The second edition of “Clear The Air” brings in sports psychologist and associate professor in the department of Counseling and Educational Psychology at Indiana University, Jesse Steinfeldt. Steinfeldt has spent the majority of his life in the world of sport, which prompted his interest in the study of men and masculinities. This has allowed him to contribute to some notable insight and awareness about the topic Mina Denny wants to consider in this episode, toxic masculinity within sports.
“There was a personal and professional desire to better understand the dynamics (about male athletes) I’d seen around me, growing up as a high school, college, and professional football, baseball, and basketball player,” Steinfeldt says, when considering all the different factors that play into the social construct of toxic masculinity.
As men develop misogynistic thoughts and conform to the stereotypes that men shouldn’t cry, and that they need to be strong and aggressive in life and in athletics, Steinfeldt explains that these standards allow “toxic masculinity to become a manifestation of some of the negative norms that men are socialized to follow.”
Though male athletes still struggle with following these gender norms in society — and probably still will enduringly — Denny and Steinfeldt unpack some recent cases where prominent men in the sports world have opposed the status quo of patriarchy.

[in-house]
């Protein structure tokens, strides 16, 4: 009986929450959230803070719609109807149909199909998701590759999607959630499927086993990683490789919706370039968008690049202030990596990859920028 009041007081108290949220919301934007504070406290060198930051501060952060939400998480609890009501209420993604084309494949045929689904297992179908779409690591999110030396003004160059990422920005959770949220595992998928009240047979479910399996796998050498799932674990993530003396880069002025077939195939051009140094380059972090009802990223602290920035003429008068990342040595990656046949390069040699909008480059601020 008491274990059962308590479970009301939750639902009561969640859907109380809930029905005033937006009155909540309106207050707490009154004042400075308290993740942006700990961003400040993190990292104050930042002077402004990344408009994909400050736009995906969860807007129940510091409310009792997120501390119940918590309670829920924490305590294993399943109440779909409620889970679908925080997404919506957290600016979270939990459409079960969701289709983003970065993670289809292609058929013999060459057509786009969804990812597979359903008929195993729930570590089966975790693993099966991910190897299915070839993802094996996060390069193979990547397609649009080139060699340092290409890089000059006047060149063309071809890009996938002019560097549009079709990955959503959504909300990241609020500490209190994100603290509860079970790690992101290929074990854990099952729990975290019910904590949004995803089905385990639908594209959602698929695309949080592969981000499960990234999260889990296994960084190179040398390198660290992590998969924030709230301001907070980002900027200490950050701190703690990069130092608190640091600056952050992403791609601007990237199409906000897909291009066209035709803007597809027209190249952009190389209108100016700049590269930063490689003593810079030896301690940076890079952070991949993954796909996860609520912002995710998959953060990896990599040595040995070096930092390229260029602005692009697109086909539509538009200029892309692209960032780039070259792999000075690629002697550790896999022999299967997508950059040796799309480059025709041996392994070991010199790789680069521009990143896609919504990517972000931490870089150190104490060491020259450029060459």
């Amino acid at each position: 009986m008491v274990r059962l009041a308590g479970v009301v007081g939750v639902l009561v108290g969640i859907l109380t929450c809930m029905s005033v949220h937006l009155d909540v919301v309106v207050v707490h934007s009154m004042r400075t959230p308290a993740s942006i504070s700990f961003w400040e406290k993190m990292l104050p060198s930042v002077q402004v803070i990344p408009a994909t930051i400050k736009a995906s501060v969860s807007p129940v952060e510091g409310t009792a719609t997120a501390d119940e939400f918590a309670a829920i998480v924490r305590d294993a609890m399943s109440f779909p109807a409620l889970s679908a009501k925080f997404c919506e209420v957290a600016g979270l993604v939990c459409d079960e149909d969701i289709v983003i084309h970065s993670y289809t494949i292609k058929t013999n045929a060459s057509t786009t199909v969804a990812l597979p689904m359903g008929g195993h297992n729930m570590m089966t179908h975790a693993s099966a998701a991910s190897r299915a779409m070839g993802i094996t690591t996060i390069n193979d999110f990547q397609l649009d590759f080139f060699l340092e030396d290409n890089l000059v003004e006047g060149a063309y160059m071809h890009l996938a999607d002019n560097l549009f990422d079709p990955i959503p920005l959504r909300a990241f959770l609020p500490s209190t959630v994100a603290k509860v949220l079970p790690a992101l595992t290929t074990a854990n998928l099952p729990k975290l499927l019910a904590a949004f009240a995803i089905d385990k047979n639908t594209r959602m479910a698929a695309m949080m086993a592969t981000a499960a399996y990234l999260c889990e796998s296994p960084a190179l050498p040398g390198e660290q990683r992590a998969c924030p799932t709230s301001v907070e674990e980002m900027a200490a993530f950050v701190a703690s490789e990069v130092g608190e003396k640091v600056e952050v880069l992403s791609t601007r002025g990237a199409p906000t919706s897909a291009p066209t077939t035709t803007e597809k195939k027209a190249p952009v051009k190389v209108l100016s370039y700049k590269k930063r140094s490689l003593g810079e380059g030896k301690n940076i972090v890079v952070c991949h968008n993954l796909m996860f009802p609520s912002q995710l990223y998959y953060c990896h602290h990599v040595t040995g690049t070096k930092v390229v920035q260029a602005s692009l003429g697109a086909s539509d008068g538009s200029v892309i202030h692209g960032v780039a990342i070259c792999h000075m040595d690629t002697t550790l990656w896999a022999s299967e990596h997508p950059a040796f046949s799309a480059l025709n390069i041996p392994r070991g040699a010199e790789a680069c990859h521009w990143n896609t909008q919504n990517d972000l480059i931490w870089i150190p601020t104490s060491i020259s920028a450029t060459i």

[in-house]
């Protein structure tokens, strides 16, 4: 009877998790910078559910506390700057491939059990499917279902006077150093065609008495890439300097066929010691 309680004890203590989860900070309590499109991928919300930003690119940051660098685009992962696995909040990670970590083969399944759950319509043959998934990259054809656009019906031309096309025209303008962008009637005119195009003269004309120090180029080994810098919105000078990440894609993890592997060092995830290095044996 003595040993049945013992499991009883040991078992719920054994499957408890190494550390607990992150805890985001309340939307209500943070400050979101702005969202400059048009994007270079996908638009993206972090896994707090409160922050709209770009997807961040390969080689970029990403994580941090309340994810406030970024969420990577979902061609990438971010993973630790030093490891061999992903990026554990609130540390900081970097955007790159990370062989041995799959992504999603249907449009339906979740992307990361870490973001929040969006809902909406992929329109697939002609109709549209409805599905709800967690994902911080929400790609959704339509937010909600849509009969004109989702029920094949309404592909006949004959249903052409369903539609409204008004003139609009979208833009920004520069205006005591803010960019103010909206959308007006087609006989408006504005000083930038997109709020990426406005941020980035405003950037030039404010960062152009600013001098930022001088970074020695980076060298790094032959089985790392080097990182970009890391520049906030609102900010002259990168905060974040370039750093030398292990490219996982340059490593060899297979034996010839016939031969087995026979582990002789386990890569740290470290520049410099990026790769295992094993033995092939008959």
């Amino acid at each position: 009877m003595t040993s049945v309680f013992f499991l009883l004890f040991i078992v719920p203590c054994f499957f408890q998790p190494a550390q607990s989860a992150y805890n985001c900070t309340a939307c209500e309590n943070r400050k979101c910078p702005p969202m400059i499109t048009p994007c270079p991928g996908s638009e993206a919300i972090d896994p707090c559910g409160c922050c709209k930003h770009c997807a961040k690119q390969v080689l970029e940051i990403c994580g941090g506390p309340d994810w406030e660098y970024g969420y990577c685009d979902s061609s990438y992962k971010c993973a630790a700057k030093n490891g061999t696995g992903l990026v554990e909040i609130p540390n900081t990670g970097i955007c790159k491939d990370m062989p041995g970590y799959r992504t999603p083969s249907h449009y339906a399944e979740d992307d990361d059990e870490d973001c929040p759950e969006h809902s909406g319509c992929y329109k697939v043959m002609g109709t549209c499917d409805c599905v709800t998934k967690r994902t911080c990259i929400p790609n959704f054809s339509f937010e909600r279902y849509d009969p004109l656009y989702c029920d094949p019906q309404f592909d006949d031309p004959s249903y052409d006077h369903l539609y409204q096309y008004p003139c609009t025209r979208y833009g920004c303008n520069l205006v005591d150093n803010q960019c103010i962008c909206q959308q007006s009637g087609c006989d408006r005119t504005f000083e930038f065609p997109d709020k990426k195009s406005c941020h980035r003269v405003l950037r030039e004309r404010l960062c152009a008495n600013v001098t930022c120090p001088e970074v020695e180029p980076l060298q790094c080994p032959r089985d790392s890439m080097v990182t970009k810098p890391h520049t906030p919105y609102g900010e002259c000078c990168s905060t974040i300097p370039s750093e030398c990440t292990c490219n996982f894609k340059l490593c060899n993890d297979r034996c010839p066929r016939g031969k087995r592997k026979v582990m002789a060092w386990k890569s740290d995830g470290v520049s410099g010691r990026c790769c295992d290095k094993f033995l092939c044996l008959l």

Men in the football community today — Ryan O’Callaghan, Michael Sam, and even IU’s own, coach Tom Allen — are making strides to promote healthier perceptions of masculinity while using their platforms to develop a more open understanding of what it truly means to be a man.
For example Allen’s mantra is “LEO,” an acronym for “love each other.”
“In football you might think, oh love…that’s soft, that’s going to make you a sissy,” Steinfeldt says. “No, it’s understanding that his definition of love is accountability, responsibility and wanting to be engaged with other people.”
Male athletes are beginning to undo what has previously been socially justifiable in sports concerning toxic masculinity behaviors. It takes bravery and resilience in trying to have a more subjective understanding of what’s been expected from them for centuries. Nonetheless, they are now able to reconsider what they truly want to endorse and represent as a man in sport.